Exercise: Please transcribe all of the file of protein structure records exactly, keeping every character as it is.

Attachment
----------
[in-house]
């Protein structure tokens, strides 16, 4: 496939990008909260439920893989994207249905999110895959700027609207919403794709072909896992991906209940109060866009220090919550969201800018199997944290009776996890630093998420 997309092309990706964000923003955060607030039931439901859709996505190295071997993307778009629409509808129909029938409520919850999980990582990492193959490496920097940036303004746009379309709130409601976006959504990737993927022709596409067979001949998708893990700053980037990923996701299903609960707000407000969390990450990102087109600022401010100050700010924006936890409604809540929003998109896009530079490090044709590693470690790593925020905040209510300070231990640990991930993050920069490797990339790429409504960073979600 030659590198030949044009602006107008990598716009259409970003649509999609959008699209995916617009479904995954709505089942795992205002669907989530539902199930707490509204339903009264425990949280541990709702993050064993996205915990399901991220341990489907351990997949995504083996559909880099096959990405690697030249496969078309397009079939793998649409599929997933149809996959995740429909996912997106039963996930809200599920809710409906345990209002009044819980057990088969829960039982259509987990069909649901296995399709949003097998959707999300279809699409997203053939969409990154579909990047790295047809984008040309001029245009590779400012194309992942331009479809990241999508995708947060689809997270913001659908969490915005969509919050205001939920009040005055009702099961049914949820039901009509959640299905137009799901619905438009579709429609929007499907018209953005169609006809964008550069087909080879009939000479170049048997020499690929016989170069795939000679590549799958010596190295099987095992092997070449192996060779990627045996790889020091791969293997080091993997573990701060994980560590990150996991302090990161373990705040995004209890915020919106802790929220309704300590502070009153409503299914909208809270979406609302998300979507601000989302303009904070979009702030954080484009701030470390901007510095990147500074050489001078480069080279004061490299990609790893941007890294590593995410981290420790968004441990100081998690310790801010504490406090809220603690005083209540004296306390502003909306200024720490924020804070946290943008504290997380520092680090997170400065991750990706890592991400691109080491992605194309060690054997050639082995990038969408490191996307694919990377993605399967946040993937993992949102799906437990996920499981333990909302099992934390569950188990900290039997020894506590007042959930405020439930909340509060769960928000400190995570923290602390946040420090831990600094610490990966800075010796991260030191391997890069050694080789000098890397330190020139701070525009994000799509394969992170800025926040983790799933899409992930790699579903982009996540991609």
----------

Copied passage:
[in-house]
């Protein structure tokens, strides 16, 4: 496939990008909260439920893989994207249905999110895959700027609207919403794709072909896992991906209940109060866009220090919550969201800018199997944290009776996890630093998420 997309092309990706964000923003955060607030039931439901859709996505190295071997993307778009629409509808129909029938409520919850999980990582990492193959490496920097940036303004746009379309709130409601976006959504990737993927022709596409067979001949998708893990700053980037990923996701299903609960707000407000969390990450990102087109600022401010100050700010924006936890409604809540929003998109896009530079490090044709590693470690790593925020905040209510300070231990640990991930993050920069490797990339790429409504960073979600 030659590198030949044009602006107008990598716009259409970003649509999609959008699209995916617009479904995954709505089942795992205002669907989530539902199930707490509204339903009264425990949280541990709702993050064993996205915990399901991220341990489907351990997949995504083996559909880099096959990405690697030249496969078309397009079939793998649409599929997933149809996959995740429909996912997106039963996930809200599920809710409906345990209002009044819980057990088969829960039982259509987990069909649901296995399709949003097998959707999300279809699409997203053939969409990154579909990047790295047809984008040309001029245009590779400012194309992942331009479809990241999508995708947060689809997270913001659908969490915005969509919050205001939920009040005055009702099961049914949820039901009509959640299905137009799901619905438009579709429609929007499907018209953005169609006809964008550069087909080879009939000479170049048997020499690929016989170069795939000679590549799958010596190295099987095992092997070449192996060779990627045996790889020091791969293997080091993997573990701060994980560590990150996991302090990161373990705040995004209890915020919106802790929220309704300590502070009153409503299914909208809270979406609302998300979507601000989302303009904070979009702030954080484009701030470390901007510095990147500074050489001078480069080279004061490299990609790893941007890294590593995410981290420790968004441990100081998690310790801010504490406090809220603690005083209540004296306390502003909306200024720490924020804070946290943008504290997380520092680090997170400065991750990706890592991400691109080491992605194309060690054997050639082995990038969408490191996307694919990377993605399967946040993937993992949102799906437990996920499981333990909302099992934390569950188990900290039997020894506590007042959930405020439930909340509060769960928000400190995570923290602390946040420090831990600094610490990966800075010796991260030191391997890069050694080789000098890397330190020139701070525009994000799509394969992170800025926040983790799933899409992930790699579903982009996540991609």